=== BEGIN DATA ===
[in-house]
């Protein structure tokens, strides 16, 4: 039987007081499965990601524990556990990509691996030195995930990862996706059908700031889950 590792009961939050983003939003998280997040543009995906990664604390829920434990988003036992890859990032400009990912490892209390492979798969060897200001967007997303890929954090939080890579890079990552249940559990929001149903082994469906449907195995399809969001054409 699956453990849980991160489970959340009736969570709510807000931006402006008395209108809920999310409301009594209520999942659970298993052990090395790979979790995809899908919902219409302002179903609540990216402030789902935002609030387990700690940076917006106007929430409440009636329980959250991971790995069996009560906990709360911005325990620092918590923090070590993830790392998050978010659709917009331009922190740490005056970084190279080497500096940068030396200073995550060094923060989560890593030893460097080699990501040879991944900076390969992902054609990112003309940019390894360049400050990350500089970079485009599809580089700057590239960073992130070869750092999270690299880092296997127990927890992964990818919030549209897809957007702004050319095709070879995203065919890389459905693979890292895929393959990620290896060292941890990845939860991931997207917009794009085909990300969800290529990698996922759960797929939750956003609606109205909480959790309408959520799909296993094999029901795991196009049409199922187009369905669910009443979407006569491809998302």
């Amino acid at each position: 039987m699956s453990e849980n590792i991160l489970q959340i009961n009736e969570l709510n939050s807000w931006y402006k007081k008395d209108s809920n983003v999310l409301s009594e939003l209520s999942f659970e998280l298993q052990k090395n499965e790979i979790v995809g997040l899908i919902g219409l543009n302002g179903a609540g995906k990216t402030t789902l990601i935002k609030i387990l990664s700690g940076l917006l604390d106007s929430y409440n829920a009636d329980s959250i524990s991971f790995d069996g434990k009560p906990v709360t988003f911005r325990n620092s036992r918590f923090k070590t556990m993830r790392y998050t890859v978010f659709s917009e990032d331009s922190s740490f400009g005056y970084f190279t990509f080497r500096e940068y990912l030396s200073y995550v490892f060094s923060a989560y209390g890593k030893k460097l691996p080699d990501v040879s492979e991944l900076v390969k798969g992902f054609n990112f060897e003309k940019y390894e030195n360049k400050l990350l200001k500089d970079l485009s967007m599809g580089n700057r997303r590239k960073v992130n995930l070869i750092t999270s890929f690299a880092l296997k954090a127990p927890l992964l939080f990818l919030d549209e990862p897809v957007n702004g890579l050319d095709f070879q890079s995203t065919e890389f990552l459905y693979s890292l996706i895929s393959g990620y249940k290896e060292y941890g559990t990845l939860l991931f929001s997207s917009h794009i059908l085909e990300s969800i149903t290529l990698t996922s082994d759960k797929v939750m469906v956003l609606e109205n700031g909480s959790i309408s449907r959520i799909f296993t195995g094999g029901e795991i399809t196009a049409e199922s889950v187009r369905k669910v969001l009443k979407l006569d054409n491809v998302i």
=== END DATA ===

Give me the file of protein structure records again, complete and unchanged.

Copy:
[in-house]
């Protein structure tokens, strides 16, 4: 039987007081499965990601524990556990990509691996030195995930990862996706059908700031889950 590792009961939050983003939003998280997040543009995906990664604390829920434990988003036992890859990032400009990912490892209390492979798969060897200001967007997303890929954090939080890579890079990552249940559990929001149903082994469906449907195995399809969001054409 699956453990849980991160489970959340009736969570709510807000931006402006008395209108809920999310409301009594209520999942659970298993052990090395790979979790995809899908919902219409302002179903609540990216402030789902935002609030387990700690940076917006106007929430409440009636329980959250991971790995069996009560906990709360911005325990620092918590923090070590993830790392998050978010659709917009331009922190740490005056970084190279080497500096940068030396200073995550060094923060989560890593030893460097080699990501040879991944900076390969992902054609990112003309940019390894360049400050990350500089970079485009599809580089700057590239960073992130070869750092999270690299880092296997127990927890992964990818919030549209897809957007702004050319095709070879995203065919890389459905693979890292895929393959990620290896060292941890990845939860991931997207917009794009085909990300969800290529990698996922759960797929939750956003609606109205909480959790309408959520799909296993094999029901795991196009049409199922187009369905669910009443979407006569491809998302």
């Amino acid at each position: 039987m699956s453990e849980n590792i991160l489970q959340i009961n009736e969570l709510n939050s807000w931006y402006k007081k008395d209108s809920n983003v999310l409301s009594e939003l209520s999942f659970e998280l298993q052990k090395n499965e790979i979790v995809g997040l899908i919902g219409l543009n302002g179903a609540g995906k990216t402030t789902l990601i935002k609030i387990l990664s700690g940076l917006l604390d106007s929430y409440n829920a009636d329980s959250i524990s991971f790995d069996g434990k009560p906990v709360t988003f911005r325990n620092s036992r918590f923090k070590t556990m993830r790392y998050t890859v978010f659709s917009e990032d331009s922190s740490f400009g005056y970084f190279t990509f080497r500096e940068y990912l030396s200073y995550v490892f060094s923060a989560y209390g890593k030893k460097l691996p080699d990501v040879s492979e991944l900076v390969k798969g992902f054609n990112f060897e003309k940019y390894e030195n360049k400050l990350l200001k500089d970079l485009s967007m599809g580089n700057r997303r590239k960073v992130n995930l070869i750092t999270s890929f690299a880092l296997k954090a127990p927890l992964l939080f990818l919030d549209e990862p897809v957007n702004g890579l050319d095709f070879q890079s995203t065919e890389f990552l459905y693979s890292l996706i895929s393959g990620y249940k290896e060292y941890g559990t990845l939860l991931f929001s997207s917009h794009i059908l085909e990300s969800i149903t290529l990698t996922s082994d759960k797929v939750m469906v956003l609606e109205n700031g909480s959790i309408s449907r959520i799909f296993t195995g094999g029901e795991i399809t196009a049409e199922s889950v187009r369905k669910v969001l009443k979407l006569d054409n491809v998302i």